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43,941 adherent statistic citations: membership and geography data for 4,300+ religions, churches, tribes, etc.

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Pentecostal Holiness Church, continued...

Group Where Number
of
Adherents
% of
total
pop.
Number
of
congreg./
churches/
units
Number
of
countries
Year Source Quote/
Notes
Pentecostal Holiness Church Nova Scotia - - 8
units
- 1998 *LINK* official web site counted listings in directory
Pentecostal Holiness Church Ohio 1,379 0.01% 11
units
- 1990 Glenmary Research Center. Churches & Church Membership in U.S., 1990. By-county org. reports, figures from 'Churches' & inclusive 'Adherents' columns. More exclusive 'members': 1,099. [Listed as 'Pentecostal Holiness Church, Inc..']
Pentecostal Holiness Church Oklahoma 16,754 0.53% 142
units
- 1990 Glenmary Research Center. Churches & Church Membership in U.S., 1990. By-county org. reports, figures from 'Churches' & inclusive 'Adherents' columns. More exclusive 'members': 13,248. [Listed as 'Pentecostal Holiness Church, Inc..']
Pentecostal Holiness Church Ontario - - 13
units
- 1998 *LINK* official web site counted listings in directory
Pentecostal Holiness Church Oregon 300 0.01% 5
units
- 1990 Glenmary Research Center. Churches & Church Membership in U.S., 1990. By-county org. reports, figures from 'Churches' & inclusive 'Adherents' columns. More exclusive 'members': 240. [Listed as 'Pentecostal Holiness Church, Inc..']
Pentecostal Holiness Church Pennsylvania 1,016 0.01% 12
units
- 1990 Glenmary Research Center. Churches & Church Membership in U.S., 1990. By-county org. reports, figures from 'Churches' & inclusive 'Adherents' columns. More exclusive 'members': 836. [Listed as 'Pentecostal Holiness Church, Inc..']
Pentecostal Holiness Church South Carolina 25,112 0.72% 242
units
- 1990 Glenmary Research Center. Churches & Church Membership in U.S., 1990. By-county org. reports, figures from 'Churches' & inclusive 'Adherents' columns. More exclusive 'members': 19,881. [Listed as 'Pentecostal Holiness Church, Inc..']
Pentecostal Holiness Church Tennessee 2,002 0.04% 25
units
- 1990 Glenmary Research Center. Churches & Church Membership in U.S., 1990. By-county org. reports, figures from 'Churches' & inclusive 'Adherents' columns. More exclusive 'members': 1,601. [Listed as 'Pentecostal Holiness Church, Inc..']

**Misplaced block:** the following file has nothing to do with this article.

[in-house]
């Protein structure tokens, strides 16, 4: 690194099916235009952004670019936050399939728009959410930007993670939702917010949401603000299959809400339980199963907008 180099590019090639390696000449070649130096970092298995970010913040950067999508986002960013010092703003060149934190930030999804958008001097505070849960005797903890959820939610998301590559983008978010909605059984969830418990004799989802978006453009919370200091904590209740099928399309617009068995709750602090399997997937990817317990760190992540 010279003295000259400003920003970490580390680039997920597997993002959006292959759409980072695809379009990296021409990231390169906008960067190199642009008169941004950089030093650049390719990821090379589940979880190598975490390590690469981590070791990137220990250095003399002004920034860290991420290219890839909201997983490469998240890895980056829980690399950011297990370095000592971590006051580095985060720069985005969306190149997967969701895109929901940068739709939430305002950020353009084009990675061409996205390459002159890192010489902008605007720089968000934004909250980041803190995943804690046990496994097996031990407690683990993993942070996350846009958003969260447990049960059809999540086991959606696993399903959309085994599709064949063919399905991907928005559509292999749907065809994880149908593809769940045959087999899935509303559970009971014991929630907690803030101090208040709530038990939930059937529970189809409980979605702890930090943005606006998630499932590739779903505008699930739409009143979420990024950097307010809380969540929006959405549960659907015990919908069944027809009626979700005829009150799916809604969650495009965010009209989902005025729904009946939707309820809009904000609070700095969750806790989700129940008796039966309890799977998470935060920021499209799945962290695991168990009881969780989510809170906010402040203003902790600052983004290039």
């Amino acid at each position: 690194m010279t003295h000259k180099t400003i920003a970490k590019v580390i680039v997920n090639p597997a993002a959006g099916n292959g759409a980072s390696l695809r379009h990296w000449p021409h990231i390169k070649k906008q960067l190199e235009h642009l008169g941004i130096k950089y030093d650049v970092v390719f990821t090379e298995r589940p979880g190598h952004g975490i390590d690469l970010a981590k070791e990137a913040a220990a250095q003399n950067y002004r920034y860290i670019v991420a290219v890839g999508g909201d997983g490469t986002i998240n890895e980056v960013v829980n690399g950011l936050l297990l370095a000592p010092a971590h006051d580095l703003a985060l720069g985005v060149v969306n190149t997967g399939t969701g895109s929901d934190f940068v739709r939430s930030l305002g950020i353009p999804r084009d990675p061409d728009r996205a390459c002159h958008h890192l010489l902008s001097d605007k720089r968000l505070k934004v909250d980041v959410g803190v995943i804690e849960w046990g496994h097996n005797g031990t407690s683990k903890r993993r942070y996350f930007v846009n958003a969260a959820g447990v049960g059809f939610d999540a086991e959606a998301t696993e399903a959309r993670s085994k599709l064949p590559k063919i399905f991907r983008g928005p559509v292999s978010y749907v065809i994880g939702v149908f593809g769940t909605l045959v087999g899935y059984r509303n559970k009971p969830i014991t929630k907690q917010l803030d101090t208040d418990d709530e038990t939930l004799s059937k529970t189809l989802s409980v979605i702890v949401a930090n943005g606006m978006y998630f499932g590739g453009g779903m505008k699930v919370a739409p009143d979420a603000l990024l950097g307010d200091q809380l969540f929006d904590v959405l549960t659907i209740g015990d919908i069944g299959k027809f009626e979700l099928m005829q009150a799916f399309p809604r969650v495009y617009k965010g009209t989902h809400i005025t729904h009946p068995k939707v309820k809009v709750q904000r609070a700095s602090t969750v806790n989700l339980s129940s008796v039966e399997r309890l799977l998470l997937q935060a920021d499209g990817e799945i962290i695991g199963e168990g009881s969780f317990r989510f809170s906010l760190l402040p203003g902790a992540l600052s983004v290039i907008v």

Pentecostal Holiness Church Texas 5,517 0.03% 90
units
- 1990 Glenmary Research Center. Churches & Church Membership in U.S., 1990. By-county org. reports, figures from 'Churches' & inclusive 'Adherents' columns. More exclusive 'members': 4,221. [Listed as 'Pentecostal Holiness Church, Inc..']
Pentecostal Holiness Church Texas 4,221 0.02% - - 1990 Ramos, Mary G. (ed). 1996-1997 Texas Almanac. Dallas, TX: Dallas Morning News (1995). [Source: Glenmary: "Churches & Church Membership in the U.S., 1990 "]; pg. 325-327. Table: "Religious Groups, Members/Adherents, In Texas, 1990 "; pg. 7: Texas pop. (1990 U.S. census): 16,986,335; "Data based on reports from 133 church bodies. "; This figure is from MEMBERS column ( "Members " in this study includes only communicant, confirmed members with full membership status), not the more inclusive "adherents " column.
Pentecostal Holiness Church Texas 5,517 0.03% - - 1990 Ramos, Mary G. (ed). 1996-1997 Texas Almanac. Dallas, TX: Dallas Morning News (1995). [Source: Glenmary: "Churches & Church Membership in the U.S., 1990 "]; pg. 325-327. Table: "Religious Groups, Members/Adherents, In Texas, 1990 "; pg. 7: Texas pop. (1990 U.S. census): 16,986,335; "Data based on reports from 133 church bodies. "; This figure is from ADHERENT column ( "Adherents " defined as all members, incl. regular participants not considered as communicant.), not the more restrictive "member " column.
Pentecostal Holiness Church USA 13,000 - 375
units
- 1945 Ferm, Vergilius (ed). An Encyclopedia of Religion; Westport, CT: Greenwood Press (1976; 1st ed. pub. 1945 by Philosophical Library); pg. 573. "The pentecostal sects in the United States have approx. 5,650 local congregations and 350,000 members... largest are the... Pentecostal Holiness Church (375 churche; 13,000 members)... "
Pentecostal Holiness Church USA 40,000 - - - 1950 Wuthnow, Robert. The Restructuring of American Religion: Society and Faith Since World War II, Princeton, NJ: Princeton University Press (1988); pg. 183. "during the 1950s... the Pentecostal Holiness Church grew from little more than 40,000 members to nearly 60,000 members, an increase of almost 50%. "